A six-to-ten weeks' follow-up study on the effects of olanzapine on abdominal fat and other metabolic parameters in patients with psychoses - An imaging-based study with controls

Anup Mathew Joseph, Ganesan Venkatasubramanian, Podila Satya Venkata Narasimha Sharma

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4 Citations (Scopus)

Abstract

Objectives: To measure the changes in subcutaneous and intra-abdominal fat and other metabolic parameters in patients with psychotic disorders, who were newly started on olanzapine treatment and in drug-free controls. The correlation between changes in visceral fat and other metabolic parameters were also studied. Methods: Using a longitudinal open-label design, the 2 studied groups included patients with psychoses (n = 23) [diagnosed as per the 10th edition of the International Classification of Diseases criteria] and drug-free controls (n = 11). Fasting sugar, lipid profile and glycosylated haemoglobin levels were collected at baseline and follow-up. Computed tomographic scans were used to determine changes in the various abdominal fat parameters. Results: The patients were significantly younger than the controls, and the former had higher mean subcutaneous fat at baseline. There were statistically significant increases in the subcutaneous fat, intra-abdominal fat, weight, waist circumference, hip circumference and body mass index in patients but not in controls. The mean dose of olanzapine (mg / day) correlated significantly with change of intra-abdominal fat at follow-up. The change in intra-abdominal fat did not correlate significantly with any of the metabolic parameters studied. Conclusions: Olanzapine produced significant increase in weight and fat parameters. This increase correlated with the dose of olanzapine.

Original languageEnglish
Pages (from-to)10-16
Number of pages7
JournalEast Asian Archives of Psychiatry
Volume21
Issue number1
Publication statusPublished - 01-03-2011

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olanzapine
Abdominal Fat
Intra-Abdominal Fat
Psychotic Disorders
Drug and Narcotic Control
Subcutaneous Fat
Weights and Measures
Glycosylated Hemoglobin A
Waist Circumference
International Classification of Diseases
Hip
Fasting
Body Mass Index
Fats
Lipids

All Science Journal Classification (ASJC) codes

  • Psychiatry and Mental health

Cite this

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title = "A six-to-ten weeks' follow-up study on the effects of olanzapine on abdominal fat and other metabolic parameters in patients with psychoses - An imaging-based study with controls",
abstract = "Objectives: To measure the changes in subcutaneous and intra-abdominal fat and other metabolic parameters in patients with psychotic disorders, who were newly started on olanzapine treatment and in drug-free controls. The correlation between changes in visceral fat and other metabolic parameters were also studied. Methods: Using a longitudinal open-label design, the 2 studied groups included patients with psychoses (n = 23) [diagnosed as per the 10th edition of the International Classification of Diseases criteria] and drug-free controls (n = 11). Fasting sugar, lipid profile and glycosylated haemoglobin levels were collected at baseline and follow-up. Computed tomographic scans were used to determine changes in the various abdominal fat parameters. Results: The patients were significantly younger than the controls, and the former had higher mean subcutaneous fat at baseline. There were statistically significant increases in the subcutaneous fat, intra-abdominal fat, weight, waist circumference, hip circumference and body mass index in patients but not in controls. The mean dose of olanzapine (mg / day) correlated significantly with change of intra-abdominal fat at follow-up. The change in intra-abdominal fat did not correlate significantly with any of the metabolic parameters studied. Conclusions: Olanzapine produced significant increase in weight and fat parameters. This increase correlated with the dose of olanzapine.",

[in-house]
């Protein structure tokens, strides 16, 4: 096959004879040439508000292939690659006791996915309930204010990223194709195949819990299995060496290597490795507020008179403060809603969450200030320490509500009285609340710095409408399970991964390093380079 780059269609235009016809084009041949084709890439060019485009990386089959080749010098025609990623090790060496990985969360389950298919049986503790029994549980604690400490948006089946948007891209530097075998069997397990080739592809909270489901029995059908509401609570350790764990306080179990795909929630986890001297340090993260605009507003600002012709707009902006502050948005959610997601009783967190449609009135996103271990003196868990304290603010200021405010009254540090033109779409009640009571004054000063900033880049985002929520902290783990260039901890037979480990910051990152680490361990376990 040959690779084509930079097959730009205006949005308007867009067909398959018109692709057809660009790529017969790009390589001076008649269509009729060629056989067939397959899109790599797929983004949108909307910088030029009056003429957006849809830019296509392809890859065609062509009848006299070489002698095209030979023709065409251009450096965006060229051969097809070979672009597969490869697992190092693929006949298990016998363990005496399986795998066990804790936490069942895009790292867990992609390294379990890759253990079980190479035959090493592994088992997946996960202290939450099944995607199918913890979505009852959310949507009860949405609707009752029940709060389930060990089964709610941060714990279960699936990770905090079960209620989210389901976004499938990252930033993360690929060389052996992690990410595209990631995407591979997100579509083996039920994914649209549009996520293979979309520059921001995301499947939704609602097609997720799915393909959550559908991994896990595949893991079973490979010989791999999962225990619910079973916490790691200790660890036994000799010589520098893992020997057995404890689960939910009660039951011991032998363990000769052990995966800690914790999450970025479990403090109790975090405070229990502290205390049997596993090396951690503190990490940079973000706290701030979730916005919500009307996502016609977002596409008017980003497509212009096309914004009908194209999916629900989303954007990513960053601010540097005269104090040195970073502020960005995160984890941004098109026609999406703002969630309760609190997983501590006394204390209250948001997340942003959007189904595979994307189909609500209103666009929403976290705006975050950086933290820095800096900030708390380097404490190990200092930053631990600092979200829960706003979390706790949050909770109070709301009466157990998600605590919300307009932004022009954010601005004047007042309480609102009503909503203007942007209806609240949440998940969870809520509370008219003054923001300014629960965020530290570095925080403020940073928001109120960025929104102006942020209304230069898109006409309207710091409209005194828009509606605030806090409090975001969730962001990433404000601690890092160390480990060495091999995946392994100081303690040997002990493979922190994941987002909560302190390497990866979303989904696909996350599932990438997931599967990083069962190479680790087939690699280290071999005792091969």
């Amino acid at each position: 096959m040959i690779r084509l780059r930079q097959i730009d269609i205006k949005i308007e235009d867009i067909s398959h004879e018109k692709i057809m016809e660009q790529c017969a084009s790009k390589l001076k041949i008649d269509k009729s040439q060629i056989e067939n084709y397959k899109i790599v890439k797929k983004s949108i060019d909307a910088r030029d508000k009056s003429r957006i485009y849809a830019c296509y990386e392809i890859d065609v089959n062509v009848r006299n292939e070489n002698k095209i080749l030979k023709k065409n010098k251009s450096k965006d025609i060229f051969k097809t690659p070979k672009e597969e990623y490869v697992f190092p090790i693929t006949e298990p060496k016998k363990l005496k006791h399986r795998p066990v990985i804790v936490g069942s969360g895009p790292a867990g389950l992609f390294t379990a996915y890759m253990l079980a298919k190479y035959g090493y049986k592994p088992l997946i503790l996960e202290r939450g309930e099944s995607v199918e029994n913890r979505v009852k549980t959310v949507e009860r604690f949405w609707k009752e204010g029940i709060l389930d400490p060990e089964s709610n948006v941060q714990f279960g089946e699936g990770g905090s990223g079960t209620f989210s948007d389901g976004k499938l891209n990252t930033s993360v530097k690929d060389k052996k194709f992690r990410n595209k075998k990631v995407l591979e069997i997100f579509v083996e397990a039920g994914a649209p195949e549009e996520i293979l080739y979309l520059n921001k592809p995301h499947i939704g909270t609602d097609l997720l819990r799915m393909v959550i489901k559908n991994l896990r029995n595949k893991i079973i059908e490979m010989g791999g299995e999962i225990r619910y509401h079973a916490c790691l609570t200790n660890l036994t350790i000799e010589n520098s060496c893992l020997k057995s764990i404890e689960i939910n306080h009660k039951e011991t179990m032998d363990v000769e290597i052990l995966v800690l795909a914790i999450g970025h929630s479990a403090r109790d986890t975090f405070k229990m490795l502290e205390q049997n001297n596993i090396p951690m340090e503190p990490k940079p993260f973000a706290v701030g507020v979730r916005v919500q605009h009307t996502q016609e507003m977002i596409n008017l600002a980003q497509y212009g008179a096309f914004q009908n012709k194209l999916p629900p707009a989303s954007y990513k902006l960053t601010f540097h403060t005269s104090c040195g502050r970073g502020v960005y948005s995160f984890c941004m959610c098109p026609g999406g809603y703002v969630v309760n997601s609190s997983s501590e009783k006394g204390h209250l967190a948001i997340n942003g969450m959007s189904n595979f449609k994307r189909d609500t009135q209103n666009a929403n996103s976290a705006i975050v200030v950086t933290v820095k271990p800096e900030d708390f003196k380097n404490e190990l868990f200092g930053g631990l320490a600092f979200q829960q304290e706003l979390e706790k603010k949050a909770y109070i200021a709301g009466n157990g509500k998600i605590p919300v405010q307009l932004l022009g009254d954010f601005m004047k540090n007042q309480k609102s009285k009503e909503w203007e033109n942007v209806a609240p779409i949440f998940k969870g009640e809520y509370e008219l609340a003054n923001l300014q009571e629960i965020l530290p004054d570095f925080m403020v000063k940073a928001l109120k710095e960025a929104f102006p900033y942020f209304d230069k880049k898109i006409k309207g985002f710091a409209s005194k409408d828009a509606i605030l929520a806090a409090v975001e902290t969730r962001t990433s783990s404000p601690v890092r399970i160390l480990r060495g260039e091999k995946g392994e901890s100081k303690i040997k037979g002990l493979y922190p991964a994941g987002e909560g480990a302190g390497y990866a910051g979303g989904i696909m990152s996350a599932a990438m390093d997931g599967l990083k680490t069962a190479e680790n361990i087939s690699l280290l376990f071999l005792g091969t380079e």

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AB - Objectives: To measure the changes in subcutaneous and intra-abdominal fat and other metabolic parameters in patients with psychotic disorders, who were newly started on olanzapine treatment and in drug-free controls. The correlation between changes in visceral fat and other metabolic parameters were also studied. Methods: Using a longitudinal open-label design, the 2 studied groups included patients with psychoses (n = 23) [diagnosed as per the 10th edition of the International Classification of Diseases criteria] and drug-free controls (n = 11). Fasting sugar, lipid profile and glycosylated haemoglobin levels were collected at baseline and follow-up. Computed tomographic scans were used to determine changes in the various abdominal fat parameters. Results: The patients were significantly younger than the controls, and the former had higher mean subcutaneous fat at baseline. There were statistically significant increases in the subcutaneous fat, intra-abdominal fat, weight, waist circumference, hip circumference and body mass index in patients but not in controls. The mean dose of olanzapine (mg / day) correlated significantly with change of intra-abdominal fat at follow-up. The change in intra-abdominal fat did not correlate significantly with any of the metabolic parameters studied. Conclusions: Olanzapine produced significant increase in weight and fat parameters. This increase correlated with the dose of olanzapine.

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